LONDON (Reuters) - Credit rating agencies turned up the heat on Barclays Plc, threatening to lower its credit ratings on concerns over who will run the bank following the departure of Chief Executive Bob Diamond and an uncertain strategy.
Barclays is in turmoil following an interest rate-rigging scandal that led to the departures of Diamond and Chief Operating Officer Jerry del Missier on Tuesday and is under pressure from politicians and regulators to change its culture, possibly slimming down its investment banking operations.
“Although this could have potentially positive implications over the longer term, the uncertainty surrounding such a change in direction is credit-negative in the short term,” said Moody’s, which lowered its outlook for the standalone bank’s financial strength to negative from stable.
Barclays was last month fined nearly half a billion dollars for its part in manipulating a key interest rate which underpins financial transactions worth an estimated $360 trillion.
Reuters reported on Thursday that Britain’s financial regulator warned the entire Barclays’ board in February that the bank’s culture needed to change.
S&P on Thursday lowered its outlook for Barclay’s long-term rating to negative from stable citing management upheaval and the strategic uncertainty currently facing the bank.
“We see potential for the eventual new CEO to review the current scope of Barclays activities, particularly if that person were an external hire,” it said.
Fitch said the impact of the Libor investigation didn’t alter its view on Barclays and said it was premature to speculate about any change in strategic direction.
Barclays announced Diamond’s resignation on Tuesday and his departure was followed hours later by that of del Missier.
Marcus Agius was moved to the role of executive chairman to oversee the hunt for Diamond’s successor, just 24 hours after announcing his own intention to step down.
“I think the bank is clearly in a state of flux at the moment,” Dominic Rossi, Global CIO Equities at top-ten investor, Fidelity Worldwide Investment, said at a briefing earlier this week.
Another UK-based shareholder told Reuters he had held off holding conversations with Barclays until the situation had calmed down.
“We’ll try and have a measured conversation with them all early next week. Hopefully emotion will die down a bit and then when we’ve got some clear heads,” he said.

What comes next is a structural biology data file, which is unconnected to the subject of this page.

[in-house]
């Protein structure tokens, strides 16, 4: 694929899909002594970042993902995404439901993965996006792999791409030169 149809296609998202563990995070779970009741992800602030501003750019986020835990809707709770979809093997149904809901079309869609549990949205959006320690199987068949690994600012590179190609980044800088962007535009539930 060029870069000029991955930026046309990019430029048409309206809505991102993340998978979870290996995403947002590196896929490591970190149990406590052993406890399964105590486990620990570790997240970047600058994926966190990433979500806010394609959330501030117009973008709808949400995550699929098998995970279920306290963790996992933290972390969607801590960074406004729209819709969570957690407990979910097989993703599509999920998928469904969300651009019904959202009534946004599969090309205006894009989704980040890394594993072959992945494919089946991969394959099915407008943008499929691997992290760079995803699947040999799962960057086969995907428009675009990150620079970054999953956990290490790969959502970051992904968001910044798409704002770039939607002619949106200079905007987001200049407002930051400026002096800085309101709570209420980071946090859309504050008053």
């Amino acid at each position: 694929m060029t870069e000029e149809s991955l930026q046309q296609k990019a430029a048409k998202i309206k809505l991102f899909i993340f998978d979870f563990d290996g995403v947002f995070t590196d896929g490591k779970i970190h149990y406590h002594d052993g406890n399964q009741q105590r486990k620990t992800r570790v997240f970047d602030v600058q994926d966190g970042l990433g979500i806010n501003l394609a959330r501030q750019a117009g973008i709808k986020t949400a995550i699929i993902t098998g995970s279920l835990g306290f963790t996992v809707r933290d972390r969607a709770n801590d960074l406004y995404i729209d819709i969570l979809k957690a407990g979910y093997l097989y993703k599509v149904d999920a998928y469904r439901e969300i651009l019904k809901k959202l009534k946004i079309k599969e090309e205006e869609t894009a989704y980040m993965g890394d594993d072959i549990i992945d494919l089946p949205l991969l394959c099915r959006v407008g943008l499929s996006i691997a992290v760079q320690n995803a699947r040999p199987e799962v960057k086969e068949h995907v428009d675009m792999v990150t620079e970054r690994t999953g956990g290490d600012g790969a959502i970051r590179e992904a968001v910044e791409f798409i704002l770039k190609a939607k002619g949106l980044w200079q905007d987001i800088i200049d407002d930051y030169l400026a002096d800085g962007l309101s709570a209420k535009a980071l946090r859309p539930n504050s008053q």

Moody’s said Barclays could struggle to find a suitable candidate to step into Diamond’s shoes.
“The bank could be challenged to replace the three senior staff and in particular find a new CEO who not only has a sufficient understanding of the investment banking business to run Barclays, but also has the credibility and ability to swiftly address the weaknesses that the Libor incident revealed and stakeholders’ perceptions of the investment bank,” it said.
Oriel Securities analyst Mike Trippitt said more senior staff could depart Barclays as the bank struggles to get to grips with the fallout from the rate rigging scandal.
“Given the leadership gap and uncertainty over the future of the business, the risk of further staff departures should not be underestimated,” he said.
Trippitt said political pressure was likely to influence the future shape of Barclays but warned interference could reduce the value of any asset sales.
“The government should be mindful that forced deleveraging (like RBS) will reduce the potential capital emerging from BarCap’s wind down,” he said.
Libor is a market benchmark published by the British Bankers Association (BBA) based on a survey of what London banks tell its compilers they have to pay to borrow from their peers, in various currencies and for different periods. It is used to price financial contracts around the world, ranging from complex interbank transactions to consumer mortgages and student loans.
The Libor figures submitted by banks are compiled by Thomson Reuters, parent company of Reuters, on behalf of the BBA.
Additional reporting by Wayne Cole; Editing by Elaine Hardcastle